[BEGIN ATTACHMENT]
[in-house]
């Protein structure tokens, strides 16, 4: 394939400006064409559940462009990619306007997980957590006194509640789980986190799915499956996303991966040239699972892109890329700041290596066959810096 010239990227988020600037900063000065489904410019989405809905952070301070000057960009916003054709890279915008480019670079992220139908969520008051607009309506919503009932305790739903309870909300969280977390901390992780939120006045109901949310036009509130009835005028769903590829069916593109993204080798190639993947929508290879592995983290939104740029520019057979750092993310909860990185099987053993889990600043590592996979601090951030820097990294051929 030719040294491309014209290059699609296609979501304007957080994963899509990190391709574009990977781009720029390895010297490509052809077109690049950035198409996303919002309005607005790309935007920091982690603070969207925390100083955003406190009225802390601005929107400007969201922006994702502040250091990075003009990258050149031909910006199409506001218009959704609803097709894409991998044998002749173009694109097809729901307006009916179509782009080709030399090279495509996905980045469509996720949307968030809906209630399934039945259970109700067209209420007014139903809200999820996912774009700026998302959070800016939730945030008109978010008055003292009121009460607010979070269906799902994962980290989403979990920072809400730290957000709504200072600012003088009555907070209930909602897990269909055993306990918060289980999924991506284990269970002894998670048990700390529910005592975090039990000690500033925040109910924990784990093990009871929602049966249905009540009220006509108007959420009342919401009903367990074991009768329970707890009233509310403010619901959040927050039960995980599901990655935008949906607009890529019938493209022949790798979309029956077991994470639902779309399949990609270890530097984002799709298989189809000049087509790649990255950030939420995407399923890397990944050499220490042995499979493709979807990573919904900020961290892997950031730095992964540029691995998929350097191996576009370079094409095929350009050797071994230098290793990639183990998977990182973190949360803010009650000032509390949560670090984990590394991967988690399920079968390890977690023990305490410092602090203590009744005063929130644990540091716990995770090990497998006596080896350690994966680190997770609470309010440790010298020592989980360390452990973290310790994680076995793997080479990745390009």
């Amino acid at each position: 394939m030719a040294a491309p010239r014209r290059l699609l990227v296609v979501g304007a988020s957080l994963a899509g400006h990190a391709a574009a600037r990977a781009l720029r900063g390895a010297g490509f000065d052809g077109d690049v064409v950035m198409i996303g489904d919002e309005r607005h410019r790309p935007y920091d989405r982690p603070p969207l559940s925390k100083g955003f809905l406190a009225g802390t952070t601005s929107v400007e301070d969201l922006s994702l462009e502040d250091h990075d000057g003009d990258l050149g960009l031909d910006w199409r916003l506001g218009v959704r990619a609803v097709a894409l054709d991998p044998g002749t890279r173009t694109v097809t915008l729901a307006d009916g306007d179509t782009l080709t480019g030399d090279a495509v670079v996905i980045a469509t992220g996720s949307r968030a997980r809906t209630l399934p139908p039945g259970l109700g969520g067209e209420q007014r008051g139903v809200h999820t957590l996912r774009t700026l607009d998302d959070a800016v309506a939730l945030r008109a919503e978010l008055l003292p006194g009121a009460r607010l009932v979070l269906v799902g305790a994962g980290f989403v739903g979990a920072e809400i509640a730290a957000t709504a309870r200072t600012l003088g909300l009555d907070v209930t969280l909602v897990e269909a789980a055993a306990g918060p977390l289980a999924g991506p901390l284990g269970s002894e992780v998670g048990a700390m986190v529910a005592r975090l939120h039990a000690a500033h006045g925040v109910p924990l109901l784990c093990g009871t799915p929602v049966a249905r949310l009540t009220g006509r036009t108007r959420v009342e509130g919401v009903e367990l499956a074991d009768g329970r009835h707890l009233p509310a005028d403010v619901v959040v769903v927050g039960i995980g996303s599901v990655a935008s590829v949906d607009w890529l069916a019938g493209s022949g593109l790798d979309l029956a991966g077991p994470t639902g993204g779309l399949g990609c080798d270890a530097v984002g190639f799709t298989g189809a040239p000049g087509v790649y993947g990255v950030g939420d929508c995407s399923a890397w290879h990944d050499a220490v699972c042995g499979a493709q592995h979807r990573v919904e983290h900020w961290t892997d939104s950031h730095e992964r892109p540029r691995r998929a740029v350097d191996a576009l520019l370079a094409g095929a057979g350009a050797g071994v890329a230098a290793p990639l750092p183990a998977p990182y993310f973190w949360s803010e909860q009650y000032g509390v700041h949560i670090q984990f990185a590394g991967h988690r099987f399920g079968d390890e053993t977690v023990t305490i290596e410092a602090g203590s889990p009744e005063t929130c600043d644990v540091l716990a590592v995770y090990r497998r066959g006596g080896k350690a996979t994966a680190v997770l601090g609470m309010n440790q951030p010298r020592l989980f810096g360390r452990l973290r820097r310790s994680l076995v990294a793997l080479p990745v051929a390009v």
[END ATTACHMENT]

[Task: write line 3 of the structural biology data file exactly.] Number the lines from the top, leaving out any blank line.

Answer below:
């Amino acid at each position: 394939m030719a040294a491309p010239r014209r290059l699609l990227v296609v979501g304007a988020s957080l994963a899509g400006h990190a391709a574009a600037r990977a781009l720029r900063g390895a010297g490509f000065d052809g077109d690049v064409v950035m198409i996303g489904d919002e309005r607005h410019r790309p935007y920091d989405r982690p603070p969207l559940s925390k100083g955003f809905l406190a009225g802390t952070t601005s929107v400007e301070d969201l922006s994702l462009e502040d250091h990075d000057g003009d990258l050149g960009l031909d910006w199409r916003l506001g218009v959704r990619a609803v097709a894409l054709d991998p044998g002749t890279r173009t694109v097809t915008l729901a307006d009916g306007d179509t782009l080709t480019g030399d090279a495509v670079v996905i980045a469509t992220g996720s949307r968030a997980r809906t209630l399934p139908p039945g259970l109700g969520g067209e209420q007014r008051g139903v809200h999820t957590l996912r774009t700026l607009d998302d959070a800016v309506a939730l945030r008109a919503e978010l008055l003292p006194g009121a009460r607010l009932v979070l269906v799902g305790a994962g980290f989403v739903g979990a920072e809400i509640a730290a957000t709504a309870r200072t600012l003088g909300l009555d907070v209930t969280l909602v897990e269909a789980a055993a306990g918060p977390l289980a999924g991506p901390l284990g269970s002894e992780v998670g048990a700390m986190v529910a005592r975090l939120h039990a000690a500033h006045g925040v109910p924990l109901l784990c093990g009871t799915p929602v049966a249905r949310l009540t009220g006509r036009t108007r959420v009342e509130g919401v009903e367990l499956a074991d009768g329970r009835h707890l009233p509310a005028d403010v619901v959040v769903v927050g039960i995980g996303s599901v990655a935008s590829v949906d607009w890529l069916a019938g493209s022949g593109l790798d979309l029956a991966g077991p994470t639902g993204g779309l399949g990609c080798d270890a530097v984002g190639f799709t298989g189809a040239p000049g087509v790649y993947g990255v950030g939420d929508c995407s399923a890397w290879h990944d050499a220490v699972c042995g499979a493709q592995h979807r990573v919904e983290h900020w961290t892997d939104s950031h730095e992964r892109p540029r691995r998929a740029v350097d191996a576009l520019l370079a094409g095929a057979g350009a050797g071994v890329a230098a290793p990639l750092p183990a998977p990182y993310f973190w949360s803010e909860q009650y000032g509390v700041h949560i670090q984990f990185a590394g991967h988690r099987f399920g079968d390890e053993t977690v023990t305490i290596e410092a602090g203590s889990p009744e005063t929130c600043d644990v540091l716990a590592v995770y090990r497998r066959g006596g080896k350690a996979t994966a680190v997770l601090g609470m309010n440790q951030p010298r020592l989980f810096g360390r452990l973290r820097r310790s994680l076995v990294a793997l080479p990745v051929a390009v």